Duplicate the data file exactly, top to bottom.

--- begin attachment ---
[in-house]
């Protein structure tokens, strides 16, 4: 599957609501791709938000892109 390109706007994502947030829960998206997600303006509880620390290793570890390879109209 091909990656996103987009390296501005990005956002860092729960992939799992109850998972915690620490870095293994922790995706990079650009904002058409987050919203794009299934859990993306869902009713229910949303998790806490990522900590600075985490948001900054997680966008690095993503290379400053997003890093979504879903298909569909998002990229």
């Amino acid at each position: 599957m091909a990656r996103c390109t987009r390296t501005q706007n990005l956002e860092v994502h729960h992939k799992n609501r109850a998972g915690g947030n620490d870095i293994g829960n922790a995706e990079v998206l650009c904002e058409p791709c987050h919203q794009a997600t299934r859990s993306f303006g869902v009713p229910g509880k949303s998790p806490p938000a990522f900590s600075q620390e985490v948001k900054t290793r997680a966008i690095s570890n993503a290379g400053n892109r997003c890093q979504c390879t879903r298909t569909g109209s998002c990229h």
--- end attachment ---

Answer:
[in-house]
């Protein structure tokens, strides 16, 4: 599957609501791709938000892109 390109706007994502947030829960998206997600303006509880620390290793570890390879109209 091909990656996103987009390296501005990005956002860092729960992939799992109850998972915690620490870095293994922790995706990079650009904002058409987050919203794009299934859990993306869902009713229910949303998790806490990522900590600075985490948001900054997680966008690095993503290379400053997003890093979504879903298909569909998002990229």
């Amino acid at each position: 599957m091909a990656r996103c390109t987009r390296t501005q706007n990005l956002e860092v994502h729960h992939k799992n609501r109850a998972g915690g947030n620490d870095i293994g829960n922790a995706e990079v998206l650009c904002e058409p791709c987050h919203q794009a997600t299934r859990s993306f303006g869902v009713p229910g509880k949303s998790p806490p938000a990522f900590s600075q620390e985490v948001k900054t290793r997680a966008i690095s570890n993503a290379g400053n892109r997003c890093q979504c390879t879903r298909t569909g109209s998002c990229h």